Lino Printing is a printing technique very much like woodcut where you carve a design into the material using a sharp knife or V-shaped chisel. The carved out section of the Lino, won’t be shown on the final print as no ink will have reached the lower surface after having been rolled.
The material carved into for Lino Printing called Linoleum was invented and used as a floor covering in the late 1800s. Before Lino, artists used to carve designs into a piece of wood which was a lot more expensive than Lino, when Lino was introduced people described as the poor engravers wood.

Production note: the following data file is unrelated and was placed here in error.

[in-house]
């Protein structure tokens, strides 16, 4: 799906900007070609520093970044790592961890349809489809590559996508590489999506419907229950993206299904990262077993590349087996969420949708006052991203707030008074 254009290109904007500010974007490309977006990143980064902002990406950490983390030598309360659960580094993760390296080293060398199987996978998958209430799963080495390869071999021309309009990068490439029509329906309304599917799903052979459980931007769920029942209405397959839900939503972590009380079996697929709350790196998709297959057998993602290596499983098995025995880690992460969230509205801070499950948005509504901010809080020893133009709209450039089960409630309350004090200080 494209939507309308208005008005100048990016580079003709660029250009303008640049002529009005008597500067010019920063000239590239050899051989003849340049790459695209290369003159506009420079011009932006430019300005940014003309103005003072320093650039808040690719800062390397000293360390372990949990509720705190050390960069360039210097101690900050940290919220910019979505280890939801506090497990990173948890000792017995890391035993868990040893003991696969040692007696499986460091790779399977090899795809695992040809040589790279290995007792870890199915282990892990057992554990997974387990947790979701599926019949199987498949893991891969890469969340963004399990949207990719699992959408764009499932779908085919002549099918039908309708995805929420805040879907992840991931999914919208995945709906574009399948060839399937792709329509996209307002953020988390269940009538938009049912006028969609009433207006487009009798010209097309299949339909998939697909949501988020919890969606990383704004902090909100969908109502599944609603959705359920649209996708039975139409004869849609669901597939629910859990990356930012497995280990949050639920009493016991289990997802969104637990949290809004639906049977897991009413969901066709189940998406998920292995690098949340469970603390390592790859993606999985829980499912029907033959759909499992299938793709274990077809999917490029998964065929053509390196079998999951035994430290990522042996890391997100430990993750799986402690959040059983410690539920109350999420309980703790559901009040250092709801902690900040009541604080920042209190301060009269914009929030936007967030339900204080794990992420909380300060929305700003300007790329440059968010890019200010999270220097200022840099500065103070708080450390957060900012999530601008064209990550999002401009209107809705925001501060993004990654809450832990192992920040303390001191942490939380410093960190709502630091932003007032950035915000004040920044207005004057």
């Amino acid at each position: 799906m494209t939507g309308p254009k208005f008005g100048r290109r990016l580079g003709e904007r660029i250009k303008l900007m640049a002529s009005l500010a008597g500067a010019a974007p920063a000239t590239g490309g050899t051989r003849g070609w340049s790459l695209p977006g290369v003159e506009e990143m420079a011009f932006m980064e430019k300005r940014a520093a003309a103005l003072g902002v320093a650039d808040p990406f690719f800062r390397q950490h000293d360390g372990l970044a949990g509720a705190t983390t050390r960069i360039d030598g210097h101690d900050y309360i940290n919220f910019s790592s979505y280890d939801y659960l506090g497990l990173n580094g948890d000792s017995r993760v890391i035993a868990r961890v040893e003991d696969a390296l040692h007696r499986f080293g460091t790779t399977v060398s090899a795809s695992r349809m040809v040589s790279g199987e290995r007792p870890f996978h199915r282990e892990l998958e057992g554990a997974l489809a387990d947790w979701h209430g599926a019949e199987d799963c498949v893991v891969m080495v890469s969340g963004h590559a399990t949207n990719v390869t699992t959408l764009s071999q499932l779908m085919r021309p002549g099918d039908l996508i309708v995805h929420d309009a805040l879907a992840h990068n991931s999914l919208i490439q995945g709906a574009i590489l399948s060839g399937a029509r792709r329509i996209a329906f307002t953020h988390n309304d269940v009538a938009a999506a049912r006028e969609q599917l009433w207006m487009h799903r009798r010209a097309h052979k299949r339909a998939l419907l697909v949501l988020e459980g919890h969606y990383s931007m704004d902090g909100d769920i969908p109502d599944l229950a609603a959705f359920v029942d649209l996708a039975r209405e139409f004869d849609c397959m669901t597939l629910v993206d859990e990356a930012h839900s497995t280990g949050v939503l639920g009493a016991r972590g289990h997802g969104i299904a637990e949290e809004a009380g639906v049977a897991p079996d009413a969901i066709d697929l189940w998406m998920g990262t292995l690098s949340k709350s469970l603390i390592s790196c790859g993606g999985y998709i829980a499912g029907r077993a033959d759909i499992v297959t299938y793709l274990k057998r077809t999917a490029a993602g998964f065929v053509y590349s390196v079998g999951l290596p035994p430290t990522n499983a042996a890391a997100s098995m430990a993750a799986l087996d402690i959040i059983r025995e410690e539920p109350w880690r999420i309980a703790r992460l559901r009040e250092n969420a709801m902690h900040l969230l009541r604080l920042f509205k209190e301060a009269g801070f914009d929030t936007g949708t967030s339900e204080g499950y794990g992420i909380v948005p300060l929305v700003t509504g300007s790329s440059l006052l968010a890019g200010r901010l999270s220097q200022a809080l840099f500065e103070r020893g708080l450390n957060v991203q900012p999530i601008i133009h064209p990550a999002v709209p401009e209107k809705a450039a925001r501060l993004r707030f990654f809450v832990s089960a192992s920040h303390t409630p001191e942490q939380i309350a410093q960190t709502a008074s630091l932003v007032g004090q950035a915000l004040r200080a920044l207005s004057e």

How to create Lino Prints.
First of all, you will want to draw your design out onto a sheet of Linoleum and begin to carve away the parts you don’t want to be visible in the final print.
Once done you should have something that looks like this. On the left Lino, I created some interesting scratch mark textures, which I would later lay over some Brusho experiments.
Next, you need to ink ready. The ink we use for Lino Printing are called blocking inks and you will want to put a small blob of ink on your pain of glass. Then you will need to evenly roll the ink all over the face of the roller and roll it over the
Here are some of the interesting results I got from using green and black inks.
Here is my favourite result using the textured print over the top of the Brusho.